Painting cherry cabinets to lighten up kitchen -- long post, sorr

baltomom_gwApril 25, 2011

Yes, I know I am insane to consider painting my 3 year old Brookstone cherry shaker cabinets, but the alternative is moving! Honestly, my kitchen is so dark that on a bright sunny day I have to keep the lights on at all times. The granite is black and the cabinets are a medium cherry. We just bought this house a few months ago, and already I loathe the kitchen so much I don't want to use it. And I cook all the time, so I spend half my life there.

Has anyone painted cherry (or other finished wood) cabinets, and if you did, how did you do it? Did you do it yourself, or use a painter? Could I have all the doors and drawers removed and professionally painted, and hire someone (or do it myself) to paint the rest of the cabinetry?

One complication: my child has severe allergies, so we have to use low VOC paints -- those beautiful oil-based paints are out, as are all the regular, ie durable, paints.

Another complication: some of the finished sides are laminate as is some of the trim. How do you paint this?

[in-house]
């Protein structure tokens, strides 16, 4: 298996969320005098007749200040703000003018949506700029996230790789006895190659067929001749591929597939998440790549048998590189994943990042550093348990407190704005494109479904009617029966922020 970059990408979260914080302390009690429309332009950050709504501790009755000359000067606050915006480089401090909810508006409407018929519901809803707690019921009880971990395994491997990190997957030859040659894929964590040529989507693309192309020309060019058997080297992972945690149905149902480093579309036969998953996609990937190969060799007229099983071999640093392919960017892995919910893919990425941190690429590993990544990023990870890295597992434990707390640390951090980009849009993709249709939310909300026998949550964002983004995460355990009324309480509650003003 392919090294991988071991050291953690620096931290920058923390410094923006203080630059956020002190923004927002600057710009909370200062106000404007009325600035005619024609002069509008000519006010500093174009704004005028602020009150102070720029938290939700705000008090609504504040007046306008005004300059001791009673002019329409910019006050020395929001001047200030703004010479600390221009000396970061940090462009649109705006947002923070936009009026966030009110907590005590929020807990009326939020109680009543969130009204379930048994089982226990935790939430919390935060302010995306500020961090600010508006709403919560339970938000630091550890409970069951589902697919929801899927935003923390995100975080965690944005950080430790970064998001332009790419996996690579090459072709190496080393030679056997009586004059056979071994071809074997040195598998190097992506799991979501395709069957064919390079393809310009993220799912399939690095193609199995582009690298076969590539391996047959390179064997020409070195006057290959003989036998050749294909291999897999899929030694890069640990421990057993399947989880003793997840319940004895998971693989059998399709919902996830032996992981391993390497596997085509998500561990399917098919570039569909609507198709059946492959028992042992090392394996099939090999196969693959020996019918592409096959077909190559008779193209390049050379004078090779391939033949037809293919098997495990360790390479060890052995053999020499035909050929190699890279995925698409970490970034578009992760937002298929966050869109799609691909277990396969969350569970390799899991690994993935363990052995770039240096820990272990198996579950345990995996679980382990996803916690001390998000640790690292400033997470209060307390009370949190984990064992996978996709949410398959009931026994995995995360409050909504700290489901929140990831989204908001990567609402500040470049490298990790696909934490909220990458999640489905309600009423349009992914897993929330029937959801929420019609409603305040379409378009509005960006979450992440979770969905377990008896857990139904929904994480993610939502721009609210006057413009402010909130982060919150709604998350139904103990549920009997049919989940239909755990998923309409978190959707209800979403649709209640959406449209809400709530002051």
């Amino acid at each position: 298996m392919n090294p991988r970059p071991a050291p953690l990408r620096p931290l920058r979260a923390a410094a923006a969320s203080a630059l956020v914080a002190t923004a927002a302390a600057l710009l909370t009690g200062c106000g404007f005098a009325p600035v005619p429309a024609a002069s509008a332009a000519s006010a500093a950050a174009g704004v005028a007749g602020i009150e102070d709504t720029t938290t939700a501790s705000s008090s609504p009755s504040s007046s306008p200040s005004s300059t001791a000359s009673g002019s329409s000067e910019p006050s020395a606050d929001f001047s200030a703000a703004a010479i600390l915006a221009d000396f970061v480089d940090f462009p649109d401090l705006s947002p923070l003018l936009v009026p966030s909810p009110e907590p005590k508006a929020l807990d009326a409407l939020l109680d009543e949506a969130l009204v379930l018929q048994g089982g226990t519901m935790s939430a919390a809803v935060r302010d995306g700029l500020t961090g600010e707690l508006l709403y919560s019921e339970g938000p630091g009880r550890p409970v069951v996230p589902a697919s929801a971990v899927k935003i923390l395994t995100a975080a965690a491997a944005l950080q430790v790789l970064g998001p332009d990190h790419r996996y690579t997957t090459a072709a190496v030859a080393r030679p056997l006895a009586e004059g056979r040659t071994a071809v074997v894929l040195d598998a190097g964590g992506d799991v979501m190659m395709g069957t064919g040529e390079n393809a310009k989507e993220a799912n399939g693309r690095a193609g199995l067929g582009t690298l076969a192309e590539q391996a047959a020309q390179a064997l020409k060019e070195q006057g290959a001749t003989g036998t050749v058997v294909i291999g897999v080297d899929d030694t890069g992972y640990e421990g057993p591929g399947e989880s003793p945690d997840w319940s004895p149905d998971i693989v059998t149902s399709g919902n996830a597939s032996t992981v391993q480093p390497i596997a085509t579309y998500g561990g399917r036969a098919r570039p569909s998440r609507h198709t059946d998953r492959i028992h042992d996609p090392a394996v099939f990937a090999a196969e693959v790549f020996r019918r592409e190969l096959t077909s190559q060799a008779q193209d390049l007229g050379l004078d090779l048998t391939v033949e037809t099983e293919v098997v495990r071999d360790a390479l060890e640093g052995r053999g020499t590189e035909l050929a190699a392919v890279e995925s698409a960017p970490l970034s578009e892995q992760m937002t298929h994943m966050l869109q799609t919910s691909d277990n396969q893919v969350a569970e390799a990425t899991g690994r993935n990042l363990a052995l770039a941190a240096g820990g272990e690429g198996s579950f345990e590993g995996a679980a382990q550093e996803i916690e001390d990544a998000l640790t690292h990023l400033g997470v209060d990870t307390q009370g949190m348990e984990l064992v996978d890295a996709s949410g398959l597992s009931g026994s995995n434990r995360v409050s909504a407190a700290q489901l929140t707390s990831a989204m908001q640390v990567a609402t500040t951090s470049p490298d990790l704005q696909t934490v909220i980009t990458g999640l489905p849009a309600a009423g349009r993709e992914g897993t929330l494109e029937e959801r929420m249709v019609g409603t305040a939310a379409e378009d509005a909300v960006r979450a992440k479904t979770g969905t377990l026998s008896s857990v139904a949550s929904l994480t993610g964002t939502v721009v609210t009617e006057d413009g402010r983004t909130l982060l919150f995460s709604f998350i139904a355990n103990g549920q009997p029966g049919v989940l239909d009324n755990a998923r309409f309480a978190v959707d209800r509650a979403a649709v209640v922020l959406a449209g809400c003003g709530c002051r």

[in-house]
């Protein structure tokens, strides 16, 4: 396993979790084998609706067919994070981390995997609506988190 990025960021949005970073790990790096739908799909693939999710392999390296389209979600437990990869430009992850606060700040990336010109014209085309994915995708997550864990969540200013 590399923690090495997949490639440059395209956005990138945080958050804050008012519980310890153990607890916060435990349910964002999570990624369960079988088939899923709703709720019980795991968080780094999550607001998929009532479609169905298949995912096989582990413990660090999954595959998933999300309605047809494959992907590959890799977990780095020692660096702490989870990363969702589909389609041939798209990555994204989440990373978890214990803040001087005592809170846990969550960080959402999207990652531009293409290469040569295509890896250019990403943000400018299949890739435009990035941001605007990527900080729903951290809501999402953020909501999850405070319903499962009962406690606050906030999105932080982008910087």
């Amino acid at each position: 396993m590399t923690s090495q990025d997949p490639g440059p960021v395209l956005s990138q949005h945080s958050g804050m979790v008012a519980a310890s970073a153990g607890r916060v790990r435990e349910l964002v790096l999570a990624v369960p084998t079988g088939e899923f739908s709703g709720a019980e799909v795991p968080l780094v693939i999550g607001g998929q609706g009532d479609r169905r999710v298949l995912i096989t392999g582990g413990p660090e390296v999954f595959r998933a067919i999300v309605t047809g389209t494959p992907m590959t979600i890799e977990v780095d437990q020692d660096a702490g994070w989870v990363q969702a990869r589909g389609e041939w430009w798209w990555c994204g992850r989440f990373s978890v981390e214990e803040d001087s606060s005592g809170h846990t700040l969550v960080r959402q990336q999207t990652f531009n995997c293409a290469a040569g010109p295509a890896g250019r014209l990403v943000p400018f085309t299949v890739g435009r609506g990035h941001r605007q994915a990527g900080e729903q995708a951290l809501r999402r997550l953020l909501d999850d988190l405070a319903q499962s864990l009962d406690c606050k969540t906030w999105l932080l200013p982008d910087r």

I don't want to live with this kitchen for 20 years, and it's way too expensive to rip it out and start over again. I have nothing against cherry -- I had cherry shaker in my old kitchen, but that kitchen had huge windows and loads of sunshine all day long. My new kitchen is a dark, depressing cave by comparison.

Any suggestions most appreciated. I had no idea the kitchen would be so dark when I bought the house. The realtor had all the lights blazing each time we looked at it, and it never occurred to me to turn them off! I won't make that mistake again. TIA.

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Mossfern

I just had my oak cabinets painted. I had lived for over twenty years with a kitchen I hated. I used a painter, but they used primer and paint whose fumes drove us out of the house. I don't know how a water based paint would hold up to kids - mine are grown. My cabinets certainly look painted, not factory fresh and the grain of the oak still comes through so they are more rough looking even though they are painted....but they are still not the miserable color they originally were. Mine are inset and if yours are too-make sure they sand down the edges of the doors or they will stick.

Honestly, if I had the money, I would have ripped them all out and started fresh. I'm happier with my kitchen now, but still not the kitchen of my dreams. That's OK,....it's home, not a showplace and it is still much more pleasant to be in and work in. My grown children are upset I got rid of the ugly color; it's what they grew up with.